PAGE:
America's Best Road Courses - Feature

An insider's guide to our favorite racing circuits.

FROM CAR AND DRIVER AUGUST 2010 ISSUE

America's Best Road Courses - Feature
An insider's guide to our favorite racing circuits.

BY MARK GILLIES AND TONY SWAN, PHOTOGRAPHY BY DAN R. BOYD, DAVE SMITH, ROBERT CAMPBELL, BRIAN HIGASHINO, GETTY IMAGES, MARC URBANO, WATKINS GLEN INTERNATIONAL, DMT IMAGING, KEVIN WING, AND PIERRE MUNSON PHOTOGRAPHY, ILLUSTRATION BY PETE SUCHESKI
July 2010

Our country is known for its oval tracks, but the less obvious truth is that the U.S. is also home to some of the finest road-racing courses in the world. The great circuits featured here generally date back to a time when racetracks were supposed to have elevation changes, blind corners, and distinct personalities. Most of the ones built in the past two decades are relatively similar to each other and essentially drama-free, designed to be safe rather than challenging. In the good old days, danger was an accepted part of the deal, and we think a scintilla of fear makes for a more challenging competition venue. Of course, we aren't featuring all of them--some stellar circuits, such as Mid-Ohio, didn't make the ultimate cut, and this will certainly inspire heated online arguments. But, hey, isn't that what the Internet is for?

 

Road Atlanta - Feature
An insider's guide to our favorite racing circuits.

WHY WE LOVE IT

Old-timers swear this track was ruined in 1998 when new owner Don Panoz inserted a chicane into the long back straight, thus bypassing the infamous dip prior to the blind last corner.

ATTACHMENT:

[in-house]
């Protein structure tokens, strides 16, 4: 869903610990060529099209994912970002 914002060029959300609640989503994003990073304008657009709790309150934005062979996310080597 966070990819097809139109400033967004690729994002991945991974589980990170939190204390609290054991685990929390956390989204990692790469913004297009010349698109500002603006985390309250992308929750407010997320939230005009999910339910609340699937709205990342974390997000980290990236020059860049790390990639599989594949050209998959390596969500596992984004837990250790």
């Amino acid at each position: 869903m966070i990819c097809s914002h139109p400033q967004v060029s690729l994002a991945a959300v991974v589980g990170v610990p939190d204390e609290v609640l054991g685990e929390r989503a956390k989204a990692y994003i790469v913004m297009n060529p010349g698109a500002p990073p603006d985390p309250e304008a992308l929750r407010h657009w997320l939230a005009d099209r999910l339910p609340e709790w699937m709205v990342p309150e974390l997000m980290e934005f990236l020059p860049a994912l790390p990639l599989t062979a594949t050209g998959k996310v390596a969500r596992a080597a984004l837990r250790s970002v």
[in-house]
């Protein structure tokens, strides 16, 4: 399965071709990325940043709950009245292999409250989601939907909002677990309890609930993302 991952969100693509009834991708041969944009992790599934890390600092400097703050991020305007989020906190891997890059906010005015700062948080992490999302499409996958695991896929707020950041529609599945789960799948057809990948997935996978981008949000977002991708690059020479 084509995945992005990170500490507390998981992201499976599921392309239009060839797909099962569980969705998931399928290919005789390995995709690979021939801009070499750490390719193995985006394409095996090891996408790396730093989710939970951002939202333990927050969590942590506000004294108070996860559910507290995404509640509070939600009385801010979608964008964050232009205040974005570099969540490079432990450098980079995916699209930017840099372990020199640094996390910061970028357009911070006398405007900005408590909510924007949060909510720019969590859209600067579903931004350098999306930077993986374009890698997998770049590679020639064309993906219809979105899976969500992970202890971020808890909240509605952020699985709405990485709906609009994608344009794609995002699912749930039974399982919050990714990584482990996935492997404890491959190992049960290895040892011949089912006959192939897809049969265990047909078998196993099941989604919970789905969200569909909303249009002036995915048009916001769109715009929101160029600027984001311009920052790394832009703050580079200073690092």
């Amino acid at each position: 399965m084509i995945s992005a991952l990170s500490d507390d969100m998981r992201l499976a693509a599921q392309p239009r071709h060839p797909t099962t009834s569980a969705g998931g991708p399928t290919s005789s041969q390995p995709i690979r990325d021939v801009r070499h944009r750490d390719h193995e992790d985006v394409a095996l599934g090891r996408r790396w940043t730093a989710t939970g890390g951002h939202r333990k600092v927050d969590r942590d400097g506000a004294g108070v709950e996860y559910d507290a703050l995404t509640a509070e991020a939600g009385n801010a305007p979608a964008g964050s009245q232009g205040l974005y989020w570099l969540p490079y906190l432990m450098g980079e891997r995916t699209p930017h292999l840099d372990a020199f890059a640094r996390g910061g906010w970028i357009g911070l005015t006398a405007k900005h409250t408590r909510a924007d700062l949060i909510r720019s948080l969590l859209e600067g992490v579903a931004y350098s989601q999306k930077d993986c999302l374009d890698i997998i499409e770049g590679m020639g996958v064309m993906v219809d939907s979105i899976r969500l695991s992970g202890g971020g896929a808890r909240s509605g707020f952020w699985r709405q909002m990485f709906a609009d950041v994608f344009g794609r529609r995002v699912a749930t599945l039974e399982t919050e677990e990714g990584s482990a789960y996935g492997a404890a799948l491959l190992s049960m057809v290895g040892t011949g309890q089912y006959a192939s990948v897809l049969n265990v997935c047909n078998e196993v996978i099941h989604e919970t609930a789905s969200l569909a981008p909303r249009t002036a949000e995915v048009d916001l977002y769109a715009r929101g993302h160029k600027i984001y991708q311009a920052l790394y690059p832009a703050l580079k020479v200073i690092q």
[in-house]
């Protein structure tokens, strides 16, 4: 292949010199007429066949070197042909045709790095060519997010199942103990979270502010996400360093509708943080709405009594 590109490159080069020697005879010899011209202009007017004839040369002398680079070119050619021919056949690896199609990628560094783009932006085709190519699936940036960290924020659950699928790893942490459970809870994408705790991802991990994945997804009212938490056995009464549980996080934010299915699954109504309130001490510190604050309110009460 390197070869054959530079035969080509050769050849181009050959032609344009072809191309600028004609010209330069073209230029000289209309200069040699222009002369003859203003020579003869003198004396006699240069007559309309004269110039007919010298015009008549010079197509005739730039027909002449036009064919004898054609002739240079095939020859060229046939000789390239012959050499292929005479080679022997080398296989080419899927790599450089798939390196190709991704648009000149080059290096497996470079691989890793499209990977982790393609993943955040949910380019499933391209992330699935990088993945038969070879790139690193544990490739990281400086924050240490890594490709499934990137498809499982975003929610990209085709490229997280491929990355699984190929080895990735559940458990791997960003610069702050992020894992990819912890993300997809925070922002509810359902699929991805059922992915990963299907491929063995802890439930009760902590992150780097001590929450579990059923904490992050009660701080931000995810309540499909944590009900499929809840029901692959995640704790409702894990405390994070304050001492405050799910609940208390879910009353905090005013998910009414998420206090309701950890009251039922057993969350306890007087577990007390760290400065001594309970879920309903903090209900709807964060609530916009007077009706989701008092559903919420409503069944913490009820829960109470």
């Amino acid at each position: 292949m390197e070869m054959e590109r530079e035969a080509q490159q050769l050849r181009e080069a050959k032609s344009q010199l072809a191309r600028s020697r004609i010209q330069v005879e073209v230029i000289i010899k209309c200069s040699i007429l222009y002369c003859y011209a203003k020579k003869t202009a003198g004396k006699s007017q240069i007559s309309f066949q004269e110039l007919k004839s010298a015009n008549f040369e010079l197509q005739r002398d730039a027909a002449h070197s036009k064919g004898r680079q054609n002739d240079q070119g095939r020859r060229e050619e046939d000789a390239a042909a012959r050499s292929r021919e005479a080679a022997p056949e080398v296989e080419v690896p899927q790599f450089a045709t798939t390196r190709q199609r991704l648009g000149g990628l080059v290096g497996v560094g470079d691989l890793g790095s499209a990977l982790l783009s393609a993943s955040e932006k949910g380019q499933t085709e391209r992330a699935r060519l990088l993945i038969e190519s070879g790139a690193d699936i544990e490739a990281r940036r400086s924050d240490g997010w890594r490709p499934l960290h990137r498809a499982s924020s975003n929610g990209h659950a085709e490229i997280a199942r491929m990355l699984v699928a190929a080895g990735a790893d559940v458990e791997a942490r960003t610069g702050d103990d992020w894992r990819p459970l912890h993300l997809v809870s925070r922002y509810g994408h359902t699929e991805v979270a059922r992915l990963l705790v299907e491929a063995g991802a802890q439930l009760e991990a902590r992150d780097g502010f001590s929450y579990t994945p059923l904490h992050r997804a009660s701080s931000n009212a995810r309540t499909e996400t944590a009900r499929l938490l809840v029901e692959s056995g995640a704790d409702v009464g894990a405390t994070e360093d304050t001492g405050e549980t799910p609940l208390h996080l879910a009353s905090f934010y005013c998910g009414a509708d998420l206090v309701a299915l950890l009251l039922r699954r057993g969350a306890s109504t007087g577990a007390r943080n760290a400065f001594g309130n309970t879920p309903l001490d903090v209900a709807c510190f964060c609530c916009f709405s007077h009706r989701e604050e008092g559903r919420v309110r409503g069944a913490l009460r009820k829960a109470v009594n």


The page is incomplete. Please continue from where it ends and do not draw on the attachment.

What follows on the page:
But they're wrong: This undulating ribbon is still one of the most exciting places to drive a car, any car. And it's insanely quick. The only truly slow corners are the chicane and Turn Seven, which leads onto the back straight. We love the blind approach to Turn 12 and how you have to carry the precise amount of speed up the front straightaway into Turn One. The stretch out of that corner into Turn Five is like running through a huge soup ladle with curves in it.

The track feels like it's in Gone with the Wind country, but it's less than 50 miles from downtown Atlanta. Swells can stay at Panoz's Chateau Elan resort if they can't abide Atlanta traffic.

WHERE IT IS: Braselton, Georgia

WHEN IT OPENED: September 1970

LENGTH, NUMBER OF TURNS: 2.54 miles, 12

HOW TO GET ON IT: Skip Barber (www.skipbarber.com) invites you to one of its schools here. Clubs--such as Porsche and BMW--rent the facility, but individuals have to contact the track for pricing and insurance information (800-849-7223). (www.roadatlanta.com)

HISTORICAL NOTE: An open field became a racetrack in just six months after Can-Am officials awarded the Bridgehampton race to Road Atlanta's founders

Link to Car and Driver

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